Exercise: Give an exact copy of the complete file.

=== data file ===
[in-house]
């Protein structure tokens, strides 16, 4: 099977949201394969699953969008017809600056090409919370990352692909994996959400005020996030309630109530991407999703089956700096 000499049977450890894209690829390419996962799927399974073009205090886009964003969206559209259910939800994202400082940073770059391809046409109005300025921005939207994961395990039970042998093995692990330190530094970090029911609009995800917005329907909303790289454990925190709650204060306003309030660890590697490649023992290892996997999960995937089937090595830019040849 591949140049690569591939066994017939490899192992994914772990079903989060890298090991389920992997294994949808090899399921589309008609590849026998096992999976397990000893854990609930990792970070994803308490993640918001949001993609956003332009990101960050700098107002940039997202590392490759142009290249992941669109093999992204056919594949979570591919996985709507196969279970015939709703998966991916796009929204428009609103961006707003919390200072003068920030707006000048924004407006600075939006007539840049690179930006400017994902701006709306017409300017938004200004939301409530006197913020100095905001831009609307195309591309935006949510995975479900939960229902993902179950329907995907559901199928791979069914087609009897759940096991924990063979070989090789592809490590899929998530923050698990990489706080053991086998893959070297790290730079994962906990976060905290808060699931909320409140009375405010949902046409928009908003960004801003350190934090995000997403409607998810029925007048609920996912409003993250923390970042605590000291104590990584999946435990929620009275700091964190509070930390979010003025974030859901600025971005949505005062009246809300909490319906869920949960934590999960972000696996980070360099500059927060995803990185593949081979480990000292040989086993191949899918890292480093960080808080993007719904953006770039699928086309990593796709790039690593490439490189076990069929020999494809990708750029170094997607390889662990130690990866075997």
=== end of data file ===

[in-house]
């Protein structure tokens, strides 16, 4: 099977949201394969699953969008017809600056090409919370990352692909994996959400005020996030309630109530991407999703089956700096 000499049977450890894209690829390419996962799927399974073009205090886009964003969206559209259910939800994202400082940073770059391809046409109005300025921005939207994961395990039970042998093995692990330190530094970090029911609009995800917005329907909303790289454990925190709650204060306003309030660890590697490649023992290892996997999960995937089937090595830019040849 591949140049690569591939066994017939490899192992994914772990079903989060890298090991389920992997294994949808090899399921589309008609590849026998096992999976397990000893854990609930990792970070994803308490993640918001949001993609956003332009990101960050700098107002940039997202590392490759142009290249992941669109093999992204056919594949979570591919996985709507196969279970015939709703998966991916796009929204428009609103961006707003919390200072003068920030707006000048924004407006600075939006007539840049690179930006400017994902701006709306017409300017938004200004939301409530006197913020100095905001831009609307195309591309935006949510995975479900939960229902993902179950329907995907559901199928791979069914087609009897759940096991924990063979070989090789592809490590899929998530923050698990990489706080053991086998893959070297790290730079994962906990976060905290808060699931909320409140009375405010949902046409928009908003960004801003350190934090995000997403409607998810029925007048609920996912409003993250923390970042605590000291104590990584999946435990929620009275700091964190509070930390979010003025974030859901600025971005949505005062009246809300909490319906869920949960934590999960972000696996980070360099500059927060995803990185593949081979480990000292040989086993191949899918890292480093960080808080993007719904953006770039699928086309990593796709790039690593490439490189076990069929020999494809990708750029170094997607390889662990130690990866075997």